Remind your employer that they can renew adjustments through Access to Work every 3 years.
Access to work
If the employer making reasonable adjustments does not cover the help an employee needs at work, they may be able to get help from Access to Work.
To qualify, the employee will need to have a paid job, or be about to start or return to one.
The employee will be offered support based on their needs, which may include a grant to help cover the costs of practical support in the workplace.
For more information please see – “Get help from Access to Work - Easy Read”
What the employee will get
The employee will be offered support based on their needs. This may include a grant to help cover the costs of practical support in the workplace, or getting to and from work.
The grant can help pay for items or services they need, including:
- Adaptations to the equipment they use
- Special equipment or software
- British Sign Language interpreters and video relay service support, lip speakers or note takers
- Adaptations to your vehicle so you can get to work
- Taxi fares to work or a support worker if you cannot use public transport
- A support worker or job coach to help you in your workplace
- Disability awareness training for your colleagues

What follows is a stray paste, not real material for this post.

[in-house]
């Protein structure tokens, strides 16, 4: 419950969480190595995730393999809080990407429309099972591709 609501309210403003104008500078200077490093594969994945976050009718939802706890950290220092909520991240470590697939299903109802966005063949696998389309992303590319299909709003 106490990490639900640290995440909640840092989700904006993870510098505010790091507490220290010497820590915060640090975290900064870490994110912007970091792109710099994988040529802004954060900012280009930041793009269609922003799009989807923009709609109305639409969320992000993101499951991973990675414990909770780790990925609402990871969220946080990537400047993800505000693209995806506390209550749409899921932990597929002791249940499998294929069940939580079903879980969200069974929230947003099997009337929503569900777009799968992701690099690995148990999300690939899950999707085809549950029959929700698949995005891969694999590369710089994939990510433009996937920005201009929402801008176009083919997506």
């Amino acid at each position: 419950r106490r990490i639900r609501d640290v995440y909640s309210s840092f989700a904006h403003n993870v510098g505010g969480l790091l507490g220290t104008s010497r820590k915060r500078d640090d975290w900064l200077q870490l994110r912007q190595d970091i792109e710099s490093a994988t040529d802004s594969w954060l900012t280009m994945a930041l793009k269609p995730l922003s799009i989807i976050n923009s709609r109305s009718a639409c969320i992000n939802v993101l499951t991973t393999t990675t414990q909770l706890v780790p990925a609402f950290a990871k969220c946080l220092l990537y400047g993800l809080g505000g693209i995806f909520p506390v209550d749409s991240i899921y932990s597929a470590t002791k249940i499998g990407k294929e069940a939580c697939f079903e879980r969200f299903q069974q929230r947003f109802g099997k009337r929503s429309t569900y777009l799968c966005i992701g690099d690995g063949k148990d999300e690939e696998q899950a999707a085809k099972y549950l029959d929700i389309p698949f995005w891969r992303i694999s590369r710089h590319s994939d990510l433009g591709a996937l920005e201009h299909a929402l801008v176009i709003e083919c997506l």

- The cost of moving your equipment if you change location or job
Access to Work can also help assess whether the employee’s needs can be met through reasonable adjustments by the employer.
How the Access to Work grant is paid
The employee or the employer will buy the items or services required.
Access to Work will pay the money back, up to the amount of the grant the employee has been offered and with any contributions (such as employer or NHS contributions) deducted.
What Access to Work will not cover
Employees will not get an Access to Work grant to pay for:
- Changes that the employer has to make (reasonable adjustments)
- Items that would normally be needed to do the job whether a person is disabled or not
- Support that the employer used to provide but has stopped
Access to Work helpline
Telephone: 0800 121 7479
Textphone: 0800 121 7579
NGT text relay (if you cannot hear or speak on the phone): 18001 then 0800 121 7479
Monday to Friday, 8am to 7.30pm
Support with problems at work
SCOPE has produced these helpful resources for people to use if they are facing problems at work relating to their disability. You can view these resources by clicking here
Mental Health Support
Employees can get confidential support and advice from a trained healthcare professional from the Mental Health Support Service; they do not need to have a diagnosed condition to use the service.
Employees do not have to get Access to Work to get support from the Mental Health Support Service, but they must be eligible.
To get mental health support employees can apply for Access to Work. They can also contact one of the Mental Health Support Service providers directly. They are: